Dumb dad that I am, I didn’t realize that he was asking to “pick” one of his own videos, instead of me just calling out titles. He had been working on this with his therapists, and was pretty in control of knowing what HE wanted. BUT, better still, he POINTED AT SOMETHING he wanted. I was blown away by this revelation.

He has continued to point at some objects, in association with verbal commands…so this is a brave new world we’re entering.

Verbally, he continues to put words together and make small sentences. Tony also seems to be babbling incessantly these days…like he is struggling to make his mouth form the words he hears in his head. He still has miles to go…and yet he has come so far with communication. (Did I say THANKS JILL enough? I need to!)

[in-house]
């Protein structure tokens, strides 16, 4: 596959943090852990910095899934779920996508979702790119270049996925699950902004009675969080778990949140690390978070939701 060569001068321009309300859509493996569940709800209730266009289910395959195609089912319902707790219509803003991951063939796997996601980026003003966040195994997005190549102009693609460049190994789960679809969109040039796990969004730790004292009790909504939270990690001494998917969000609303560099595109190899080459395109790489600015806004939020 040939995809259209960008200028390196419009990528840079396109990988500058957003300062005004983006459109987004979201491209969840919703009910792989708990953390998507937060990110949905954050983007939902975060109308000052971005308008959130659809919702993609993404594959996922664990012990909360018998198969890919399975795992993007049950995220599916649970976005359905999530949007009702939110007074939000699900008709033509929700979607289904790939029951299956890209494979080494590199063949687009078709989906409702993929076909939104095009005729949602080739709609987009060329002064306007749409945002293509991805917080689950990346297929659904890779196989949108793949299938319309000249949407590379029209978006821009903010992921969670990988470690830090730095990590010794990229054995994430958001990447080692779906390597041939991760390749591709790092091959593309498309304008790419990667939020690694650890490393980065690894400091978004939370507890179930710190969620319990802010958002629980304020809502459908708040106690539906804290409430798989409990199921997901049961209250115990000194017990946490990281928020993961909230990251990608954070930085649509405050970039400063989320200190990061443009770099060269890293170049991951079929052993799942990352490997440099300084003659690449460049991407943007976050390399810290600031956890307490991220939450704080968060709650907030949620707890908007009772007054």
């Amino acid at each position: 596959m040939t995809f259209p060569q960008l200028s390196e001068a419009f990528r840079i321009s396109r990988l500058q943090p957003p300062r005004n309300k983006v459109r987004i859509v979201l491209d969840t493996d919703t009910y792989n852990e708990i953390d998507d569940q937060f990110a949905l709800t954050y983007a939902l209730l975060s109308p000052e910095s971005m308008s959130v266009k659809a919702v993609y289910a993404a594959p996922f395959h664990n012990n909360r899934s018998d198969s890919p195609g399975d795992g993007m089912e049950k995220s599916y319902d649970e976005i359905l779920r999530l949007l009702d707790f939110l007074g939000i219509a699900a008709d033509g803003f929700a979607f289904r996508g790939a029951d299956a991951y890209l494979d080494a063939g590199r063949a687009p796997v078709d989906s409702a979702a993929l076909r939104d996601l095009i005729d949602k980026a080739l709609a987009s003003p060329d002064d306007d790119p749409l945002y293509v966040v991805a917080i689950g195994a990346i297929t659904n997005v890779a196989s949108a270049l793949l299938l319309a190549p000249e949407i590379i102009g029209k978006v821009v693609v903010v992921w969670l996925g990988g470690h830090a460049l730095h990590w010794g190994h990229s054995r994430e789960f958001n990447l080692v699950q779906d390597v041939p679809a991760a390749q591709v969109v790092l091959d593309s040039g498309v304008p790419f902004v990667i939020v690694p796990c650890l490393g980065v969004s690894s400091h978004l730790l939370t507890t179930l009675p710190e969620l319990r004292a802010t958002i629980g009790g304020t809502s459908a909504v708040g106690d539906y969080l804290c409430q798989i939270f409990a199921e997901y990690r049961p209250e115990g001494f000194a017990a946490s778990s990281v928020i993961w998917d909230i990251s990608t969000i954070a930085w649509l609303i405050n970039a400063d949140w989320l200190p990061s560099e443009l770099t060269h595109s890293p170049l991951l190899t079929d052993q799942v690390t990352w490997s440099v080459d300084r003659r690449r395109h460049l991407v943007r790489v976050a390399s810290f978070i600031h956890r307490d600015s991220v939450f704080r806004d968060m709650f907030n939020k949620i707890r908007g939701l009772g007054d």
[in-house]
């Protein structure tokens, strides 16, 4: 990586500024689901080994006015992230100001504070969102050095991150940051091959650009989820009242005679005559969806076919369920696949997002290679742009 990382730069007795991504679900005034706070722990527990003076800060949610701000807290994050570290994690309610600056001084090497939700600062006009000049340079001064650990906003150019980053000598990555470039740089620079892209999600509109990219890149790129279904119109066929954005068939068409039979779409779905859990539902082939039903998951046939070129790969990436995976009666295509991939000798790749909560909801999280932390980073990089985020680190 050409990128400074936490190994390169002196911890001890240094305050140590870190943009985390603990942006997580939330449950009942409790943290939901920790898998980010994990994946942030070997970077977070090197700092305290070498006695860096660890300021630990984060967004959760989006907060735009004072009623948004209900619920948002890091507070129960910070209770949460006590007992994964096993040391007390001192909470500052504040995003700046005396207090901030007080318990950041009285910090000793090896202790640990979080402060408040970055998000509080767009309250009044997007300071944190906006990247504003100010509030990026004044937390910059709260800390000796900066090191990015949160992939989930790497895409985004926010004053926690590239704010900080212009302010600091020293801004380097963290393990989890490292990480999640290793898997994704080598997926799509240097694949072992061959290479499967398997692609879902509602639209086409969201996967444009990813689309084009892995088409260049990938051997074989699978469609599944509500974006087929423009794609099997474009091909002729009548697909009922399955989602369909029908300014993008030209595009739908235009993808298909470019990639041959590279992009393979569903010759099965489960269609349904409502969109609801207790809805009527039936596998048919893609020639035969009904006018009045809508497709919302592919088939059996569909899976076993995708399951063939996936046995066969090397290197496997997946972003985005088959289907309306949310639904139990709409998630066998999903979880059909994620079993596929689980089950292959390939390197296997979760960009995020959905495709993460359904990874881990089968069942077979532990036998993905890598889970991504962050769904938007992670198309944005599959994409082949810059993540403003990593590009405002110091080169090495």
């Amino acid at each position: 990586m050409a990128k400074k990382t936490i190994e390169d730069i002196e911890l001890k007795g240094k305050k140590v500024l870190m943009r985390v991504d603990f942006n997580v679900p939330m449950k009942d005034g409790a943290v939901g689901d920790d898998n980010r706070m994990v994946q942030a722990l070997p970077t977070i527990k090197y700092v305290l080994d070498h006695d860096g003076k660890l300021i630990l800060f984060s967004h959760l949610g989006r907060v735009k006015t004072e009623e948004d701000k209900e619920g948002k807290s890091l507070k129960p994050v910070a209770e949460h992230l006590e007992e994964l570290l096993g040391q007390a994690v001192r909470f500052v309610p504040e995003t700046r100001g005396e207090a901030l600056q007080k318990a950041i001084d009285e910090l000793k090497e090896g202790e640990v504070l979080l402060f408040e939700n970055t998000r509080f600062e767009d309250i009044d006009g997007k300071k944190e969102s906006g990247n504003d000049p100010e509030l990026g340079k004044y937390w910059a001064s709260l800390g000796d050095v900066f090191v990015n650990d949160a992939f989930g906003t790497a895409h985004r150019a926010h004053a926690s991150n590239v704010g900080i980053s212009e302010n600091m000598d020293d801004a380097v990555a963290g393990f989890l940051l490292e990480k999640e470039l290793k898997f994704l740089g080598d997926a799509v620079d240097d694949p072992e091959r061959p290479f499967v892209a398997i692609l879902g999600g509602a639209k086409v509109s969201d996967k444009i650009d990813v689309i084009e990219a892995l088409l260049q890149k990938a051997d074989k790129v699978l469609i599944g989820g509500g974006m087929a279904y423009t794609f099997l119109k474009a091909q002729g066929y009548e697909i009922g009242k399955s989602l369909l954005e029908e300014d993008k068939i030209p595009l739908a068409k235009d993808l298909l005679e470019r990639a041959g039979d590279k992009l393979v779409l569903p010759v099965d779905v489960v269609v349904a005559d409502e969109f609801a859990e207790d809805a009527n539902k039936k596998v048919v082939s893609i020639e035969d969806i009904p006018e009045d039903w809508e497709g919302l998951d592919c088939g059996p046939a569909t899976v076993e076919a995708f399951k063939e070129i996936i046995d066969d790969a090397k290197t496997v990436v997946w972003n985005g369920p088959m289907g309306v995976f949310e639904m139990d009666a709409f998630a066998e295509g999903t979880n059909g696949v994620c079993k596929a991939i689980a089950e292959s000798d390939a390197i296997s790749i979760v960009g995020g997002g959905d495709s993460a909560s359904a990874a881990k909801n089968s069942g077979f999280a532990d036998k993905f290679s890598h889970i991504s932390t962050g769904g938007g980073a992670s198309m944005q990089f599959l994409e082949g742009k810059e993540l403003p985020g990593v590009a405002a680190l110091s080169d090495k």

Tony and Jill, his amazing Speech Pathologist

Tony is affectionate in ways that we’ve read most Autistic children are not. He actually asks for, and receives (of course) hugs and kisses. And he does thrive on interaction with us. Sometimes that is hard to remember when I’m in the middle of a business call or Web site update or some other advertising-related aspect of our business. Life here is sort of ¼ ad agency, ¼ Tony’s Restaurant, ¼ Pre-School, and ¼ Zoo.

That’s Being Tony for you!

I look forward to the next 40 years of Being (with) Tony.

Anton – “a Dad!”

Today is Tuesday, March 14th…and my story begins…

So after watching a fascinating program on the History Channel about Comets last night (I didn’t realize it was a 2-hour show until I was already hooked), I trundled upstairs to bed at a very, very late hour. Walking up the stairs, I heard music coming from Tony’s room, and then realized he was awake and having a conversation with his musical (talking) frog. I listened at his door for a moment, and realized that he was fully awake. I decided to go in with a fresh cup of milk and change his diaper.